Its all good.
    And this sight isn’t anti Ford, just Lincoln/Mercury (lol)
    Infact, it allowed Baruth to give the Flex 5 stars!
    I think the Taurus got 4.

  • avatar
    Dynamic88

    And yes, I realize this has been discussed here before. I even listened to the podcast wherein this was discussed by Mr. Farago and Mr. Berkowitz, but while they agreed that there’s a fine line dividing the posts that violate the no flaming policy and those that do not, they never really came around to pinpointing that line’s location.

    As one who has been warned a few times, I can tell you that, initially, it’s a difficult line to discern. (Quite different than most other web forums) Yet I have to say that RF is pretty fair about it. Unless you’ve gone way way over the line, you’ll get a warning and your post deleted, but you survive to post another day. In time you learn what will fly and what won’t. I don’t think it’s such a bad thing to leave it to RF’s discretion rather than try to formulate bright line rules.

  • avatar
    50merc

    It is a very great pleasure to read Mr. Rosenbusch’s letter, and to learn that Chrysler Group LLC is preserving the records of its long and momentous history.

    Incidentally, once I owned a ’28 Nash and wrote to AMC to inquire if they could tell me anything about that year’s models. They promptly sent me a large packet of wonderful materials. Archivists are good people!

  • avatar
    Detroit-X

    I bet it really startles the (error-admitting averse) corporate clowns when TTAC is willing to admit error.

    Chrysler has played a central role in the automotive industry, and will for many years to come. We want to protect and share our heritage, and with this article, set the record straight on that.

    I always get a kick out of the irony of such statements. This is what pops into my head:

    “Chrysler has played a follower-role in the automotive industry, and will continue to be passed around among the stupid-rich and anyone else who cares to buy us, till we just can’t get no more of them bail-outs, for years to come. We want to protect and share this wonderful, occasionally leading, but predominantly reactionary, third-runner up heritage of being the bottom of the Big-3, during which we did more than our part to kill the American auto industry in the eyes of the buying public. We want to set the record straight.”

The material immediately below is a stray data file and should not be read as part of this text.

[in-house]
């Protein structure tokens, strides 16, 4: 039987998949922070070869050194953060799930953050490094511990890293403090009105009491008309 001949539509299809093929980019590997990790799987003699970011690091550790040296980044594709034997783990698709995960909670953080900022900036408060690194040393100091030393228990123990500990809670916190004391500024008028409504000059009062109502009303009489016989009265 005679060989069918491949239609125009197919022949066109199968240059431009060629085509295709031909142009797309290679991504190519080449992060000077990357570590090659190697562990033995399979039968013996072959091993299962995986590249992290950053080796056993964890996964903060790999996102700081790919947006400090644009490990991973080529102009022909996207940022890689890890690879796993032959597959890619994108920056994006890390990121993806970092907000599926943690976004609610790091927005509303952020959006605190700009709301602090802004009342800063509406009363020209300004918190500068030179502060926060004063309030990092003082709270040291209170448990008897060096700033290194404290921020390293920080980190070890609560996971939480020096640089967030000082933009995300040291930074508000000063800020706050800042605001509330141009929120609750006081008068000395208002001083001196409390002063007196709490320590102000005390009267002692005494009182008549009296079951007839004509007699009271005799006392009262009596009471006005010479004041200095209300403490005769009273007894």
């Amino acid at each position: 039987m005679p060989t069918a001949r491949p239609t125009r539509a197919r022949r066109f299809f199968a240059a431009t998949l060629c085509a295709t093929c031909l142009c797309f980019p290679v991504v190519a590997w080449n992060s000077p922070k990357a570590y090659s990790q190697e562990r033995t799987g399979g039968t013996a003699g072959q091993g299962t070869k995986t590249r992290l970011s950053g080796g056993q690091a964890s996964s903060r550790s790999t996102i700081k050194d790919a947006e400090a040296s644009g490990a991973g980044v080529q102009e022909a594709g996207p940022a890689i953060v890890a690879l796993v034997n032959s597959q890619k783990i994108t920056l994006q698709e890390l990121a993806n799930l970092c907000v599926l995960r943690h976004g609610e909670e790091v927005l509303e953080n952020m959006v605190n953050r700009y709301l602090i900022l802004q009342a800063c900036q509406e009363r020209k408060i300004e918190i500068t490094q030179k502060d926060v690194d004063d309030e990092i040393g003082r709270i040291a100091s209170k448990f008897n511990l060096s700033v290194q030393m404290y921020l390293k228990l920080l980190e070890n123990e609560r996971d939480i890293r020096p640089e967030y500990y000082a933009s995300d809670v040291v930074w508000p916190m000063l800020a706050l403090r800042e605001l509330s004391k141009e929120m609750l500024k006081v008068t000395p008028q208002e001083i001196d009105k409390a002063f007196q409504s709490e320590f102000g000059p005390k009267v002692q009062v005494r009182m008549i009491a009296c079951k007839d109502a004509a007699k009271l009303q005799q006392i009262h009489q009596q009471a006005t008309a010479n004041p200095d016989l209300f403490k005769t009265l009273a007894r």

• avatar

    Actually, TTAC wouldn’t have had to admit error had the writer simply checked with the company.

  • avatar

    newsslinger:

    Once again, I ask your patience while we check with our writer. If we’ve made a mistake, we will issue a full retraction.

  • avatar
    WetWilly

    Once again, I ask your patience while we check with our writer.

    Absolutely. In fact, the more interesting story might be finding out where Bob Eaton got his info from.

  • avatar
    windswords

    Detroit-X:

    “Chrysler has played a follower-role in the automotive industry…”

    You need to bone up more on your history. Chrysler has been far from a simple follower in it’s history. It was even the number two automaker in sales for a significant time. If you want to know about Chrysler’s history, it’s innovations, it’s more than occasionally leading of the industry, then I invite you to peruse Allpar.com for some illuminating information, including Chrysler’s role in developing the first atomic bomb and it’s role in Nasa’s quest to put a man on the moon:

    http://www.allpar.com/corporate/technology.html
    http://www.allpar.com/history/marine.html
    http://www.allpar.com/corporate/airtemp.php
    http://www.allpar.com/history/military/a-bomb.html
    http://www.allpar.com/history/military/chrysler-and-NASA.html

  • avatar
    Detroit-X

    windswords

    So I wasn’t funny?

    I did say “occasionally leading” right? So I acknowledge Chrysler hasn’t been all bad. I read my history books. I was speaking mainly of the “quality/dependability observations” in my lifetime (post early 60′s).

    I loved the GLH Turbo era. The minivans were an amazing hit. Their truck remake years ago was spot on, and I still love the 300 styling better than any sedan. But now that I reflect on it, I think their greatest (recent) accomplishment was to get the Dailmer to blow $39B on them, and then Cerberus’s bucks. Wow.

    Anyway, your point is known/taken. I was mainly trying to be funny/entertaining in a SNL sort of way, responding to a “corporate suit’s” generic, committee-approved spew.

    I’m sorry that I raised your ire.

  • avatar
    windswords

    Detroit-X,

    As you may know, sarcasm is hard to interpret sometimes on a blog posting. Sorry if I mis-intrpreted your remarks. But hopefully someone will take a look at the links and learn something about Chrysler’s history. For a company that was number 3 for most (but not all) of it’s history it has produced a surprising number of innovations (I guess when you’re number 2 or 3 you really do try harder!).